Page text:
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BUSINESS
April 10, 2010
Maryland minority businesses won $84.6 million in contracts and procurements from projects that were partially or fully funded through the federal American Recovery and Reinvestment Act, according to Gov. Martin O'Malley's administration. The figure represents 14 percent of the total amount - more than $600 million - awarded to Maryland businesses under the federal economic stimulus plan, most of which went to transportation projects in the state. The percentage falls below the 25 percent threshold set by Maryland statute for distributing state-funded contracts.
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NEWS
By Jacques Kelly, The Baltimore Sun | July 28, 2014
Arnold M. Jolivet, a longtime advocate for minority- and women-owned businesses who was a familiar presence at City Hall, died of complications from heart disease Sunday morning at Sinai Hospital. The Village of Cross Keys resident was 71. "Mr. Jolivet was a consistent, devoted and vocal champion for minority businesses," Mayor Stephanie Rawlings-Blake said in a statement. "His unapologetic approach to overcoming obstacles will always be his legacy. He understood, as I do, that progress cannot be achieved without economic parity for minority-owned businesses.
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NEWS
August 26, 2013
I read the letter regarding the State Highway Administration sign shop with interest until I noticed a lack of interest on the writer's part about the financial soundness of the state making its own signs ("Private sector should make Md. road signs," Aug. 24). After learning of writer Roger A. Campos' minority business interests, his true intentions became clear. It is a shame that he sees a government operation as a source of income without regard for improving the operation. No where in the letter did he demonstrate how minority or small-business involvement would benefit anyone other than the businesses he represents.
NEWS
By Yvonne Wenger, The Baltimore Sun | March 22, 2014
Minority-owned businesses can receive help expanding, securing contracts and accessing large supply chains through a new center that opened Friday, Mayor Stephanie Rawlings-Blake announced. The Minority Business Development Agency at Johns Hopkins University will provide consulting services for established entrepreneurs and the owners of start-ups as a way to create and keep jobs in Baltimore. The center, known as MBDA Business Center-Baltimore, also is intended to help the companies tap into international markets.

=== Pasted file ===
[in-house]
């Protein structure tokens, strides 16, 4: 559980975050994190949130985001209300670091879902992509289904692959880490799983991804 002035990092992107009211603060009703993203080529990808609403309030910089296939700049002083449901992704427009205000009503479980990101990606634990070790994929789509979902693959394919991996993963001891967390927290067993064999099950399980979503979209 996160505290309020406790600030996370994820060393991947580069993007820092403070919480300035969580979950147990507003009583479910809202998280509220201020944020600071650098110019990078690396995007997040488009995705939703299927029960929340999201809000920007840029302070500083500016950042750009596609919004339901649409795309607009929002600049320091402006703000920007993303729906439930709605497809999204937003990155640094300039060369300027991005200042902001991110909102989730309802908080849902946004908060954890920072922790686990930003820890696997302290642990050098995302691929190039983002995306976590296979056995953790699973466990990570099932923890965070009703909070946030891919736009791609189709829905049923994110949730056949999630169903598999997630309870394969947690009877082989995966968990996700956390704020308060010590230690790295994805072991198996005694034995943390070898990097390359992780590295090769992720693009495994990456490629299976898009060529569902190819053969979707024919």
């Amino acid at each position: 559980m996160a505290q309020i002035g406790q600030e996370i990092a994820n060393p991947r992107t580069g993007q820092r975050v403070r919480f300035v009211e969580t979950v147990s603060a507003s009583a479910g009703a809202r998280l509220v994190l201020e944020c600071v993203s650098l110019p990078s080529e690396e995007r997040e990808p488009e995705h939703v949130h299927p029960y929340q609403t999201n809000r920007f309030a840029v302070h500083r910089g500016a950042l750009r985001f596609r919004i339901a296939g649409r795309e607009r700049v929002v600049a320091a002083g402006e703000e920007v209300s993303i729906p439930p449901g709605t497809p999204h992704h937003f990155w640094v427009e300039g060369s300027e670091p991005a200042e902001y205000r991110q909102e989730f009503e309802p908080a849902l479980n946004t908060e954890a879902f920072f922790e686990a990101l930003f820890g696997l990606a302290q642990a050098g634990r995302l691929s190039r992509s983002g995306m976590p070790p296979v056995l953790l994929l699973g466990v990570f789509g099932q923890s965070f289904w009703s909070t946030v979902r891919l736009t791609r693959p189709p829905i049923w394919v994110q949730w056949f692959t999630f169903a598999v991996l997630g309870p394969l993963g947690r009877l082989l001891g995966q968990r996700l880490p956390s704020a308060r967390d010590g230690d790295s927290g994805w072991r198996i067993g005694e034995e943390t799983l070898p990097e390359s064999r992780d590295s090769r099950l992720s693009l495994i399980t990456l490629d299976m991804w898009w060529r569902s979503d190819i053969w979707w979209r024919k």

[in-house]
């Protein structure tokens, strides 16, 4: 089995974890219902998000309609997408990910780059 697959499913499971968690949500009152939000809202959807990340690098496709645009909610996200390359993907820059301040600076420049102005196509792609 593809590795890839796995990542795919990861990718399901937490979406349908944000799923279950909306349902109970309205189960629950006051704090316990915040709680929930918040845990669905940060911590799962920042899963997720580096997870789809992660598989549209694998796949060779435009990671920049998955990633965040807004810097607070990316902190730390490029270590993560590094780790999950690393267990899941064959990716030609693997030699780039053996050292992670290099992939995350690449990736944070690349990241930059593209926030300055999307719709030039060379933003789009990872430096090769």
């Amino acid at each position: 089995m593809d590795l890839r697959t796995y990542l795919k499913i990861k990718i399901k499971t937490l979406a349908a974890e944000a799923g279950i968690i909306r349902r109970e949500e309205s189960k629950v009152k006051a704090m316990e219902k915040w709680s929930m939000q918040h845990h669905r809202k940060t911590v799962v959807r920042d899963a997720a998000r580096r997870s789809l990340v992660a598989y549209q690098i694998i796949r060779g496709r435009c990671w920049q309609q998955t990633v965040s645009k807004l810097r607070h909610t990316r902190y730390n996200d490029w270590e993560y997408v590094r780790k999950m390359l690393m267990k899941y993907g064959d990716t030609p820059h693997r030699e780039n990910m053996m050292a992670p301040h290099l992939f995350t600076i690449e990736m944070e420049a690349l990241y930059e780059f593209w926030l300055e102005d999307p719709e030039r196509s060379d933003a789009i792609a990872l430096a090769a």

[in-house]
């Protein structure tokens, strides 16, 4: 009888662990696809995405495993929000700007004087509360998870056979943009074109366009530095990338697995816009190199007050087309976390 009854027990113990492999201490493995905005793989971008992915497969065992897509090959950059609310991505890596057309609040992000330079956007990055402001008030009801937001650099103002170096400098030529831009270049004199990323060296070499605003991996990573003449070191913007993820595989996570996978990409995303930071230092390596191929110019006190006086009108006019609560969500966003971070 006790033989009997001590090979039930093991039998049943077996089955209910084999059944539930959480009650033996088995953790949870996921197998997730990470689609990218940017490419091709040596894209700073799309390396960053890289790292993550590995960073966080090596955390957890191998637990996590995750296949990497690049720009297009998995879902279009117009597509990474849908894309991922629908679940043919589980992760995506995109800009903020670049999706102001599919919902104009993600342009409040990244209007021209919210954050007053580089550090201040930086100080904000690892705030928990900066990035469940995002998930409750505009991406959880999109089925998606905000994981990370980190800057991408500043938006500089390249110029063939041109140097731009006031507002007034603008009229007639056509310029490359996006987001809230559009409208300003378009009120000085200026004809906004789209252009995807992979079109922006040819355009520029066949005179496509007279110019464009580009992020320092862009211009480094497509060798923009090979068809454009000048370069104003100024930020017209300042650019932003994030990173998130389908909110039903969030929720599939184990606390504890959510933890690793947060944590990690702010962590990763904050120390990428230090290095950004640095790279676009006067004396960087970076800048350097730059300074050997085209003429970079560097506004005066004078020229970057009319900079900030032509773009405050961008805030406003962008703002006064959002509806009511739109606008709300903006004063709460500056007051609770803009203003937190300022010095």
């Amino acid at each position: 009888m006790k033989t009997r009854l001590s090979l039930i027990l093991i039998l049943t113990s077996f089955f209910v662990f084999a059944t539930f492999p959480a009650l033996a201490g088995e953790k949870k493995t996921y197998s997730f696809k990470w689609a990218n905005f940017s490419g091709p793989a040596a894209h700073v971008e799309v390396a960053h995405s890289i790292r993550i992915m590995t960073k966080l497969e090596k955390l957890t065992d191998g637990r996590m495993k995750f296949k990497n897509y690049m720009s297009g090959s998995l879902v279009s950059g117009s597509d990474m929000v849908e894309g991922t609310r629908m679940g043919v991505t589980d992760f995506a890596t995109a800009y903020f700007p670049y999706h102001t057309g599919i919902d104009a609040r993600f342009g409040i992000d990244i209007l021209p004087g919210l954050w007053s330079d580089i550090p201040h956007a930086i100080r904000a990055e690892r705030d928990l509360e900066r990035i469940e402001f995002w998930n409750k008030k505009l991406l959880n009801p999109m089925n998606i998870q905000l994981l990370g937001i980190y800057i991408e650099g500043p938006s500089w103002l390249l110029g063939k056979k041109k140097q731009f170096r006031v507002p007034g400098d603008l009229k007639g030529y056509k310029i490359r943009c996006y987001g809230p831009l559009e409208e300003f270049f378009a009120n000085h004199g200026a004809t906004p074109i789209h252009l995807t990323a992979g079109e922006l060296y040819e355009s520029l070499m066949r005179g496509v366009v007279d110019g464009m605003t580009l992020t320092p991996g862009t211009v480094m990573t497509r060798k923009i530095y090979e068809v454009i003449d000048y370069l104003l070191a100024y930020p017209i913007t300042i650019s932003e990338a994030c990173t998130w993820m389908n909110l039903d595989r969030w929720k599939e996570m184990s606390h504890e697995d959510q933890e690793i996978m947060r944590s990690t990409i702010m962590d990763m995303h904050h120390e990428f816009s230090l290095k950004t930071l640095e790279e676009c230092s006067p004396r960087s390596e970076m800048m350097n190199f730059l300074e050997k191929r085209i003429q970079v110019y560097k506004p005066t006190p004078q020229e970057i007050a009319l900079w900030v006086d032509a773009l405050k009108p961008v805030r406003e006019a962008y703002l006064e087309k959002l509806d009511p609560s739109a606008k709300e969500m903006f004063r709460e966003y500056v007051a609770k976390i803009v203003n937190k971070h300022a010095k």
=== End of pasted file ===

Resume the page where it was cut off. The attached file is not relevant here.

NEWS
By John Fritze, The Baltimore Sun | April 29, 2013
Maryland plans to steer to minority and women-owned businesses 29 percent of the nearly $8 billion a year it spends on contracts, increasing a target that was already among the most aggressive in the nation, Lt. Gov. Anthony Brown said Monday. The new goal - an increase from the current 25 percent - would if attained have a profound impact on boosting minority-owned construction firms, IT contractors, engineers and other companies in Maryland that have historically struggled to land state government contracts, supporters said.
NEWS
By Yvonne Wenger, The Baltimore Sun | March 22, 2014
Minority-owned businesses can receive help expanding, securing contracts and accessing large supply chains through a new center that opened Friday, Mayor Stephanie Rawlings-Blake announced. The Minority Business Development Agency at Johns Hopkins University will provide consulting services for established entrepreneurs and the owners of start-ups as a way to create and keep jobs in Baltimore. The center, known as MBDA Business Center-Baltimore, also is intended to help the companies tap into international markets.
NEWS
April 19, 1994
Almost any economic development is worth pursuing, but minority economic development is especially worthy. It shows a community's commitment to creating opportunities for those who might otherwise not have them. And it is an added plus to any jurisdiction's efforts to generate jobs and a healthy economy.For a while, Howard County's effort in this area seemed on the skids. The county's economic development office was in a state of flux, including its transition to a quasi-public development authority and a rapid turnover of directors.
NEWS
BY A SUN STAFF WRITER | November 4, 2004
A $1.3 million study was approved yesterday by the state Board of Public Works to determine whether Maryland gives enough work to minority businesses. National Economic Research Associates was hired to perform the assessment after a rival company that had complained about the bidding process dropped its appeal. The study will compare the number and availability of minority- and female-owned businesses with the state's use of such contractors. It is a legal precursor to the creation of a program that will set goals for using minority businesses on state contracts.
NEWS
By Scott Calvert and By Scott Calvert,SUN STAFF | November 26, 2000
The leader of a coalition of black organizations in Anne Arundel County is calling for legislation that would steer more county contracts to minority-owned businesses, possibly using a long-standing Prince George's County law as a model. That law says 30 percent of contracts must go to minority-owned businesses. Clemon H. Wesley, founder and co-chairman of RESPECT, says the county must do more to help minority-owned concerns get a share of the nearly $100 million the county spends each year on procurement.
NEWS
By Glenn Yago | January 21, 1999
BEHIND all the good news about the economy lies a dismaying truth: Millions of hard-working Americans have not shared in the fruits of the longest boom in the country's history. Such disparity eventually will undermine the boom.So when President Clinton, Treasury Secretary Robert Rubin, Commerce Secretary Bill Daley and hundreds of Wall Streeters recently gathered in New York at the invitation of Rev. Jesse Jackson, they were advised to avoid the ineffectual gestures that have dominated discussions of minority economic participation over the past decades.